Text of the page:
Besides having to reluctantly wear socks again or risk potential frostbite, fall brings all kinds of good things. It’s time for sweaters and boots and crisp, autumn colours and visits to the apple orchard. My local orchard doesn’t boast pony rides or corn mazes; there’s no posing behind farmer cut-outs. It’s an old-school orchard where you pull a makeshift cart past branches so heavy with fruit even the smallest member of your family can reach the apples.
Fall is one of my favourite seasons, in large part because of all the delicious things we can cook up: apple jam, apple pie, apple cake, apple chips, apple and pork chops, everything apple.
This cake is adapted from a recipe my mother developed and published in a 1970s Tupperware cookbook — remember those? — from France. It’s a simple cake and one of my favourite family desserts.
1 14-gram package of yeast*
* If you prefer a traditional, fluffier cake, substitute ¾ teaspoon baking soda and ¾ teaspoon baking powder for the yeast. It will be equally delicious.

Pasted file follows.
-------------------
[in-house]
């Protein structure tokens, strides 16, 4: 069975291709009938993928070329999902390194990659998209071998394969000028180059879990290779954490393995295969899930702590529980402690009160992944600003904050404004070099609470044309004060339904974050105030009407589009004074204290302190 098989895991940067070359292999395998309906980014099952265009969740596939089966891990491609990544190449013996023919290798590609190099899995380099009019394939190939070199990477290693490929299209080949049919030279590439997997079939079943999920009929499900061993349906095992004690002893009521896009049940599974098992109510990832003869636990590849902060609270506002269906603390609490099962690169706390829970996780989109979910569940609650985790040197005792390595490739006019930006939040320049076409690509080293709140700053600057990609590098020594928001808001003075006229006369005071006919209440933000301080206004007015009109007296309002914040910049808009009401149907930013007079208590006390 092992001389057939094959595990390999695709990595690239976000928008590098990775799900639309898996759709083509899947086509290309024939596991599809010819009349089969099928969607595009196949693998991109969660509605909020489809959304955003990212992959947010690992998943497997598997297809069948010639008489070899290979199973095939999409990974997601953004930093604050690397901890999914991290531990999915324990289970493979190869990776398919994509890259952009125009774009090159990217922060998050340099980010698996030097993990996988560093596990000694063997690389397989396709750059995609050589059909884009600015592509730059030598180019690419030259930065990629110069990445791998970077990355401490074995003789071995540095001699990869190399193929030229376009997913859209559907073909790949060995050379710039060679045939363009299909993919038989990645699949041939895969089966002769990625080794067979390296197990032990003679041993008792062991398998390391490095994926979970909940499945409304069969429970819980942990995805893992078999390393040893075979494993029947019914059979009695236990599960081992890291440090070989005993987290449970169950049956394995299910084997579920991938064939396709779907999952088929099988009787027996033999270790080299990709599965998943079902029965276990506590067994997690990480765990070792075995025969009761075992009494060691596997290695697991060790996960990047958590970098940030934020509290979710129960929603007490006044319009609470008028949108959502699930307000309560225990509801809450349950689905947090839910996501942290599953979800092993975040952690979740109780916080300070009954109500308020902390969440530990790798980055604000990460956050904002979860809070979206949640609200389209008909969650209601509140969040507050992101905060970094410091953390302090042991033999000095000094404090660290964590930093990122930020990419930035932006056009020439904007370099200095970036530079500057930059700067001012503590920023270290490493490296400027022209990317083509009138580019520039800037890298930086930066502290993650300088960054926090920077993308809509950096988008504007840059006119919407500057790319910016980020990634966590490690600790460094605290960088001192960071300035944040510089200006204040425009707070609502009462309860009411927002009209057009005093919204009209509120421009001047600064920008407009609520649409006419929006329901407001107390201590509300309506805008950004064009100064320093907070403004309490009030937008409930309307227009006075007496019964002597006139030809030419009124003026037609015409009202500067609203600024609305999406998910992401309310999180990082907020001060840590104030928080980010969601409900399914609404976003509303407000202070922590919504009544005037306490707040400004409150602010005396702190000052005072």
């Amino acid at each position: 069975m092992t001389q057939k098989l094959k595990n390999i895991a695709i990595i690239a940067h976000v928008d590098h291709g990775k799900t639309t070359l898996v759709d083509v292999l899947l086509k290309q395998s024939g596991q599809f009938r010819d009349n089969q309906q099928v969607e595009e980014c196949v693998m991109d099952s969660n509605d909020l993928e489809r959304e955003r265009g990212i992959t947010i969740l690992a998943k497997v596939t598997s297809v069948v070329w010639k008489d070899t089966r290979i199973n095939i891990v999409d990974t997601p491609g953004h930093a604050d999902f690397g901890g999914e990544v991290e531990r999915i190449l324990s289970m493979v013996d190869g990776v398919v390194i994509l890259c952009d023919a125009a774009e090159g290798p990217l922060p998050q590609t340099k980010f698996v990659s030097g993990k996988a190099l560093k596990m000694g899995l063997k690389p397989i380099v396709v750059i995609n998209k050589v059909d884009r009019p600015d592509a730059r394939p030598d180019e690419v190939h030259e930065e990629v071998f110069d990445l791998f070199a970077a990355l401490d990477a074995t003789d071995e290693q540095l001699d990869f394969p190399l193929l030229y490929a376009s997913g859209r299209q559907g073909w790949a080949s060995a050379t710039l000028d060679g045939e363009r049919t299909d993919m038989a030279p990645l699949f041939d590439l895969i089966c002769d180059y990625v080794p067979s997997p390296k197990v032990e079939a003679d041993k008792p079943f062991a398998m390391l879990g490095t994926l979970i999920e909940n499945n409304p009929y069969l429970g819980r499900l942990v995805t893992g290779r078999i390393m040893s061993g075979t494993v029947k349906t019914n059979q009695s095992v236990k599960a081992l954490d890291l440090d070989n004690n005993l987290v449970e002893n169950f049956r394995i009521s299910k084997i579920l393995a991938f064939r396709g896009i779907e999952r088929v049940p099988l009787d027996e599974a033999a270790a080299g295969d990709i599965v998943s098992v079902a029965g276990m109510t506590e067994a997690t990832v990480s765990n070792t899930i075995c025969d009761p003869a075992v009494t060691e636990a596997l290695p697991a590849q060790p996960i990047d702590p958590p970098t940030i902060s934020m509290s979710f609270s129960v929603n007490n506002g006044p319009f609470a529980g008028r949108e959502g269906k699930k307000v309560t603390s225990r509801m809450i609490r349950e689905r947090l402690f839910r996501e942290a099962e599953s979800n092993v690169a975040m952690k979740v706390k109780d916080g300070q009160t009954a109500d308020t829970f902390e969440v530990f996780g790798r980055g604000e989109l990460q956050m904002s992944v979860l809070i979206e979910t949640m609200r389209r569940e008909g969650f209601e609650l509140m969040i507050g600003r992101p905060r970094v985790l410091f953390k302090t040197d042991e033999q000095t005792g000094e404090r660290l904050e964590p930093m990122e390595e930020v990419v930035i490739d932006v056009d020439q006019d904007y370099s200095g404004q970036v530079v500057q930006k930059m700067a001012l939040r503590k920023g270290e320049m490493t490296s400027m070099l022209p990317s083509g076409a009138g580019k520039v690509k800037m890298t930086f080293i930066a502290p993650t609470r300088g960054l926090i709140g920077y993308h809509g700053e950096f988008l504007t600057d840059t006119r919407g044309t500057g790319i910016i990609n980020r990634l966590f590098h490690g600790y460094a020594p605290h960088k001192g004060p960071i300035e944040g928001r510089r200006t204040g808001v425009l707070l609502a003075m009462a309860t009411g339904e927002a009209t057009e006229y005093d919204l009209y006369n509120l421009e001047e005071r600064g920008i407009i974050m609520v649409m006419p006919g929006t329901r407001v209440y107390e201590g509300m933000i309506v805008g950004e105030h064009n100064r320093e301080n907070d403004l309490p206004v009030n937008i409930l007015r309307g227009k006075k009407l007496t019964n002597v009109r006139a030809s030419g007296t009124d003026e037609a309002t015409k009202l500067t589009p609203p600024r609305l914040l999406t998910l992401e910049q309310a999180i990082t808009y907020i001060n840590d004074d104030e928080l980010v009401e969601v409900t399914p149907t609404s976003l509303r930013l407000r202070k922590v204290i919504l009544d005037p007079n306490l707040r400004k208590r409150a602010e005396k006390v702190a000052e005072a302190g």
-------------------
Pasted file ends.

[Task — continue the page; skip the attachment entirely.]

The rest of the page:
Butter a 23 cm spring form pan and preheat oven to 375F.
Peel, core, and quarter the apples. Lightly score the outer side of the apple quarters and set aside.
Combine the flour, sugar, milk, grape seed oil, eggs, sea salt, and yeast. Mix well using a fork until the batter is smooth.
Scoop the batter into the pan and spread evenly.
Press the apples — with scored sides facing up — halfway into the batter. Bake for 25 minutes.
With 5 minutes left in the baking time, prepare the butter caramel topping.
Ingredients For Butter Caramel Topping
Melt the butter slowly over low heat without boiling. Add the sugar and stir slowly.
Once the sugar and butter are completely melted, add the vanilla and combine well.
Quickly stir in the egg and pour the mixture over the partially-baked cake.
Bake another 23-25 minutes so that the butter caramel sets.
Allow cake to cool and serve with fresh whipped cream or vanilla ice cream.